Living in a remote community can have its challenges, particularly if you are involved in a matter before the Federal Circuit Court or Family Court. Unlike the Magistrates Court which has numerous Country Circuit Court locations around South Australia, the Federal Circuit Court and Family Court sits in Adelaide with the only circuit being in Mount Gambier. COVID-19 restrictions has added another layer of complexity.
If I'm from the country, do I have to attend Court in person?
In accordance with the Family Law Rules 2004, there is a requirement that you attend Court events in person, regardless of where you live.
If you have a lawyer, it is also required that they attend. Your lawyer may suggest that a barrister is instructed to attend Court events on their behalf. Barristers are lawyers which specialise in an area of law and attend Court events on a day to day basis. Their specialised skill and knowledge is useful if there is a level of complexity to your matter and also if negotiations or arguments before the Judge are required.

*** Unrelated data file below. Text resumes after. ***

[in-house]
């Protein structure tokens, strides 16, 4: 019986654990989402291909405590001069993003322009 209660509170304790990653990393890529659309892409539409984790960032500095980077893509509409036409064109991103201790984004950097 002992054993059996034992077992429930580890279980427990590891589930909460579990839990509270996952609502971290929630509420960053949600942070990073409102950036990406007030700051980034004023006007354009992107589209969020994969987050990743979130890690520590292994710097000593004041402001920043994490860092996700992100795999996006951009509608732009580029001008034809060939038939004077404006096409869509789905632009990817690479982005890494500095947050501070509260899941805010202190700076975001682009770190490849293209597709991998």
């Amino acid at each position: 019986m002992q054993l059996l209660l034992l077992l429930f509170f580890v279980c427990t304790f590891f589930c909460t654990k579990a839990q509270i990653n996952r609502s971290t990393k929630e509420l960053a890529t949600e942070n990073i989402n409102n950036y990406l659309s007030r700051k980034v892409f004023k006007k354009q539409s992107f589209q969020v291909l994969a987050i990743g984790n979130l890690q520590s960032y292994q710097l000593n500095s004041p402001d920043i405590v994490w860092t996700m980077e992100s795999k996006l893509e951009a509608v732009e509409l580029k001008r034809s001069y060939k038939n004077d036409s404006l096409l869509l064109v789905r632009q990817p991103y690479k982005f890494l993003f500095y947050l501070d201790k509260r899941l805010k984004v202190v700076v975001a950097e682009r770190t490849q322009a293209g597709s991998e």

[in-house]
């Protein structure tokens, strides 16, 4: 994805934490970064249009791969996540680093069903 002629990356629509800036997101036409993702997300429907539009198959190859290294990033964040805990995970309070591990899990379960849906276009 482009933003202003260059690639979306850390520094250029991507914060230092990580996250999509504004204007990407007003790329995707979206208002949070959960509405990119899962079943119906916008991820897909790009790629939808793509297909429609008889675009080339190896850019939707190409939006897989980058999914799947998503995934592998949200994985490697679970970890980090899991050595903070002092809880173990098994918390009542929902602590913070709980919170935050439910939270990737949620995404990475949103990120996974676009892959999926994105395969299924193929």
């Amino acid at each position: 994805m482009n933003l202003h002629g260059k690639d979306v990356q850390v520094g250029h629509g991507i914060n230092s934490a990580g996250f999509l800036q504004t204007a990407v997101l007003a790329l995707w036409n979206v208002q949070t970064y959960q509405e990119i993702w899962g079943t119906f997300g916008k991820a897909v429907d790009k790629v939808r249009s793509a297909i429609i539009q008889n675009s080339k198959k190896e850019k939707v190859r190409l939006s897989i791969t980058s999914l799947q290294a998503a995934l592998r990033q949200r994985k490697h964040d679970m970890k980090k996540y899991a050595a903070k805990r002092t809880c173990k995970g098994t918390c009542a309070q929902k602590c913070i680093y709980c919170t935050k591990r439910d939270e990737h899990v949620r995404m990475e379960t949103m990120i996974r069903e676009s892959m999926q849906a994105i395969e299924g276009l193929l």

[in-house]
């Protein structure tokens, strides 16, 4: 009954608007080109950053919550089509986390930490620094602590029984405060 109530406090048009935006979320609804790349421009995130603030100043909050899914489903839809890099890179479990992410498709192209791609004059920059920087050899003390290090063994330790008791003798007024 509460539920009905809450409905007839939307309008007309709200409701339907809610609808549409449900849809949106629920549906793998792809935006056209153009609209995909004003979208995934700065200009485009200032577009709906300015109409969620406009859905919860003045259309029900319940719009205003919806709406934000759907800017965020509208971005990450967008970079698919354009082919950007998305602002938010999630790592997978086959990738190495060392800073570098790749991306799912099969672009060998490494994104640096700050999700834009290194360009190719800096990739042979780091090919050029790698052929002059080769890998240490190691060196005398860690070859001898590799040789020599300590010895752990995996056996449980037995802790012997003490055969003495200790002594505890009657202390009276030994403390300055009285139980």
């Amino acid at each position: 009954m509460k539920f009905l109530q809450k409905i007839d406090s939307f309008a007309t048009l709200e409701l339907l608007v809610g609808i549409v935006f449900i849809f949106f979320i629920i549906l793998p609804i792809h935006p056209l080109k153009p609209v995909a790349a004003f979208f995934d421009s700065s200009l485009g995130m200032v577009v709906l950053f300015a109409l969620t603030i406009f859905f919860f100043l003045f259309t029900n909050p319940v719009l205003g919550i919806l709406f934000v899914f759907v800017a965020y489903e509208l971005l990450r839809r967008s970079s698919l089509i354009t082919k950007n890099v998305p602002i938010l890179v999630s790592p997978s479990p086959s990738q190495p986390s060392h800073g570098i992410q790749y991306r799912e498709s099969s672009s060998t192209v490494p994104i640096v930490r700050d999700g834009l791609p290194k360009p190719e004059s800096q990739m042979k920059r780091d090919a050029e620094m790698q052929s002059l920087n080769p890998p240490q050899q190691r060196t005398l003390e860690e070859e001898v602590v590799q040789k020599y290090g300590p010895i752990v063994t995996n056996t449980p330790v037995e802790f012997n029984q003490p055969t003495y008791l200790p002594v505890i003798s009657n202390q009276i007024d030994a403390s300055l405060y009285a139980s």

There are occasions, however, where the lawyer or barrister attends Court without the client. It is becoming more commonplace for Judges to accept non-attendance by clients if they are otherwise represented by a lawyer and/or barrister, particularly if the client lives a significant distance from Court. Some Judges however, may make an Order requiring you to attend a Court event with your lawyer and/or barrister.
If you do not have a lawyer, or your lawyer/barrister is unable to attend in person, then a Telephone/Video Link Attendance Request may be provided to the Court at least five days prior to the Court event. There is no guarantee, however, that the Court will approve the request.